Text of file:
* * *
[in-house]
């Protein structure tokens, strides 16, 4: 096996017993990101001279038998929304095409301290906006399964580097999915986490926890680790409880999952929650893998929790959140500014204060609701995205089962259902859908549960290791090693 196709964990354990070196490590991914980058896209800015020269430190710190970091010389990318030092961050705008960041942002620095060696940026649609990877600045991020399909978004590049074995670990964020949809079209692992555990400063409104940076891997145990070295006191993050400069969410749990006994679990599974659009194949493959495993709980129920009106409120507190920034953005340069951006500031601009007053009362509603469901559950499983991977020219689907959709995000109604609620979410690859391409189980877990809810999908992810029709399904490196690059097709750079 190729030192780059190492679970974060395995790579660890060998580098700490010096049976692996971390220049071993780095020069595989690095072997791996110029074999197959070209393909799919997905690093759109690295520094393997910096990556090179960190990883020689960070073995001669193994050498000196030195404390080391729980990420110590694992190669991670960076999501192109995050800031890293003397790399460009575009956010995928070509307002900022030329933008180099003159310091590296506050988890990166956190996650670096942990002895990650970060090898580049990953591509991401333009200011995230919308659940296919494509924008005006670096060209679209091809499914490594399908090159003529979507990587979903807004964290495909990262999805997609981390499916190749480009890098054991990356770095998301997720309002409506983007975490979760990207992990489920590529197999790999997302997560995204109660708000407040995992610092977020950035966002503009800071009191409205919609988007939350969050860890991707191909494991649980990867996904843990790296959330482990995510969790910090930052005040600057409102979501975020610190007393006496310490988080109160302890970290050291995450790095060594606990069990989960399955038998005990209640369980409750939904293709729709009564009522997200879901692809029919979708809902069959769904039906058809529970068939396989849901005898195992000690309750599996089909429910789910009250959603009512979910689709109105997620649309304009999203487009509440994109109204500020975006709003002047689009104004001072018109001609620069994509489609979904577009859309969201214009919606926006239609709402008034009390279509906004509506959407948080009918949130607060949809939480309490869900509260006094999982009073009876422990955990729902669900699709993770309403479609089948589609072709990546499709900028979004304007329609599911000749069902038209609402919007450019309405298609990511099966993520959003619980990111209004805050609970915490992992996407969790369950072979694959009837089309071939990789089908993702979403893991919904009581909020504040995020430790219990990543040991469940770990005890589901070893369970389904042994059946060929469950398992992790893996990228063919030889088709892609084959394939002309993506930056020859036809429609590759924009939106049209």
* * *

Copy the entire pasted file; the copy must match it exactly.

[in-house]
């Protein structure tokens, strides 16, 4: 096996017993990101001279038998929304095409301290906006399964580097999915986490926890680790409880999952929650893998929790959140500014204060609701995205089962259902859908549960290791090693 196709964990354990070196490590991914980058896209800015020269430190710190970091010389990318030092961050705008960041942002620095060696940026649609990877600045991020399909978004590049074995670990964020949809079209692992555990400063409104940076891997145990070295006191993050400069969410749990006994679990599974659009194949493959495993709980129920009106409120507190920034953005340069951006500031601009007053009362509603469901559950499983991977020219689907959709995000109604609620979410690859391409189980877990809810999908992810029709399904490196690059097709750079 190729030192780059190492679970974060395995790579660890060998580098700490010096049976692996971390220049071993780095020069595989690095072997791996110029074999197959070209393909799919997905690093759109690295520094393997910096990556090179960190990883020689960070073995001669193994050498000196030195404390080391729980990420110590694992190669991670960076999501192109995050800031890293003397790399460009575009956010995928070509307002900022030329933008180099003159310091590296506050988890990166956190996650670096942990002895990650970060090898580049990953591509991401333009200011995230919308659940296919494509924008005006670096060209679209091809499914490594399908090159003529979507990587979903807004964290495909990262999805997609981390499916190749480009890098054991990356770095998301997720309002409506983007975490979760990207992990489920590529197999790999997302997560995204109660708000407040995992610092977020950035966002503009800071009191409205919609988007939350969050860890991707191909494991649980990867996904843990790296959330482990995510969790910090930052005040600057409102979501975020610190007393006496310490988080109160302890970290050291995450790095060594606990069990989960399955038998005990209640369980409750939904293709729709009564009522997200879901692809029919979708809902069959769904039906058809529970068939396989849901005898195992000690309750599996089909429910789910009250959603009512979910689709109105997620649309304009999203487009509440994109109204500020975006709003002047689009104004001072018109001609620069994509489609979904577009859309969201214009919606926006239609709402008034009390279509906004509506959407948080009918949130607060949809939480309490869900509260006094999982009073009876422990955990729902669900699709993770309403479609089948589609072709990546499709900028979004304007329609599911000749069902038209609402919007450019309405298609990511099966993520959003619980990111209004805050609970915490992992996407969790369950072979694959009837089309071939990789089908993702979403893991919904009581909020504040995020430790219990990543040991469940770990005890589901070893369970389904042994059946060929469950398992992790893996990228063919030889088709892609084959394939002309993506930056020859036809429609590759924009939106049209």